Apparently, many customers are annoyed by those little stickers. They either can’t remove them or they damage the produce too much by removing them. (My idea of a vegetable is ketchup on my burger, so I’m not bothered by the stickers.)

The stickers are PLUs or price lookup stickers. They carry information about exactly what kind of produce you’re buying.

But the new laser tattoos can contain far more information than the troublesome stickers, and they can be scanned as well. The scanner will recognize a Bosc or a Bartlett pear, or an ordinary Fuji apple from an organically-grown one.

Military Explosives used in London Attacks?

The New York Times reported today that the bombs used in the devastating attacks in London last week were advanced military-grade bombs.

The bombs contained only about ten pounds of explosives each, leading officials at first to guess they were crude homemade devices.

Further investigation has led investigators to believe they were either of military or commercial origin, such as the explosives used to demolish buildings.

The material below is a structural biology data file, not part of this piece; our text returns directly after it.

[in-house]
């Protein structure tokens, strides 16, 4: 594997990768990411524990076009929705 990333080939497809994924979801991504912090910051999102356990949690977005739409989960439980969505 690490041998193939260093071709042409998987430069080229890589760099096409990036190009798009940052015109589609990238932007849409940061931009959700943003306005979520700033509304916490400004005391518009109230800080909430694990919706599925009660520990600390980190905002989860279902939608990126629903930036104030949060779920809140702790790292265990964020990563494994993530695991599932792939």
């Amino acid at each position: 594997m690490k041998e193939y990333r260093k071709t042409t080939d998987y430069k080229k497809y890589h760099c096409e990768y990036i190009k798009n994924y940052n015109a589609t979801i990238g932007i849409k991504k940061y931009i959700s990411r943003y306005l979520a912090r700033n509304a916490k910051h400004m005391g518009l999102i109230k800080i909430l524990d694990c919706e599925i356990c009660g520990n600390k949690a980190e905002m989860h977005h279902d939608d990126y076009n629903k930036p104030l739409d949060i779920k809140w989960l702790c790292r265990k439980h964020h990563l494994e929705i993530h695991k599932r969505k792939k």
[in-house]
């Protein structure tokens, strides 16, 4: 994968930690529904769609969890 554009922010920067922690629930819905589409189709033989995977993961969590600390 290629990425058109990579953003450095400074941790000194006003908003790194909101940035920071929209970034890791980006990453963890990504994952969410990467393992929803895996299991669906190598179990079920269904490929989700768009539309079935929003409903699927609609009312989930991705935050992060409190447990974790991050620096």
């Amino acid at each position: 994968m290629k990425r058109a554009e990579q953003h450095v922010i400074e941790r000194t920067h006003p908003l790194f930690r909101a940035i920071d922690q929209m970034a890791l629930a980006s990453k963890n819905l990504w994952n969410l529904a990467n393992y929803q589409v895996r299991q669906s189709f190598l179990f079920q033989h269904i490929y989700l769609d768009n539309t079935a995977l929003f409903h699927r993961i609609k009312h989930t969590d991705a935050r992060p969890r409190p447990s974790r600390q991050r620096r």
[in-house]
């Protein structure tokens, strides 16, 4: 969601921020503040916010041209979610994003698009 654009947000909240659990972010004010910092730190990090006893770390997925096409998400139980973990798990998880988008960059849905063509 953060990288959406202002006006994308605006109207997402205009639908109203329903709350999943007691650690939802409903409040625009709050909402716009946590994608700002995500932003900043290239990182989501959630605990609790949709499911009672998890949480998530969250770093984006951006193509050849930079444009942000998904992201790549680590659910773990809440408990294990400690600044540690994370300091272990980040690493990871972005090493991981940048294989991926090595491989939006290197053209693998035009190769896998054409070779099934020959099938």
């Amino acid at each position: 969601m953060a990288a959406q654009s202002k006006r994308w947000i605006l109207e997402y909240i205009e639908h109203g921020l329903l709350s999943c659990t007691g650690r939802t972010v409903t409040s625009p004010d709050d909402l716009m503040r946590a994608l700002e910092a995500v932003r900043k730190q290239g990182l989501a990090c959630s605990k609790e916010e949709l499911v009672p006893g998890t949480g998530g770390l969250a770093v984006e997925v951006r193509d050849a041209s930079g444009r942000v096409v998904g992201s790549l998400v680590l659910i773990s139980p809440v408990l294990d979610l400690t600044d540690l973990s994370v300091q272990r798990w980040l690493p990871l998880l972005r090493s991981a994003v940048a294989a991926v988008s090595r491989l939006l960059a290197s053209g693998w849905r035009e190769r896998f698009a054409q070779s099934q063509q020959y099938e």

Bombs Kill 37 in London

London was rocked by a coordinated series of terrorist bombings this morning.

A group supposedly affiliated with Al Qaeda has claimed responsibility on its website for the attacks. Targeted at mass transit, the devices were detonated on four subway trains and a bus during Thursday morning’s rush hour.

The blasts began shortly before 9 a.m. and lasted about 45 minutes.

The attacks were claimed to be in retaliation for the UK participation in the Afghanistan and Iraq wars.

Both subway and bus services were stopped as rescue workers tended to those injured.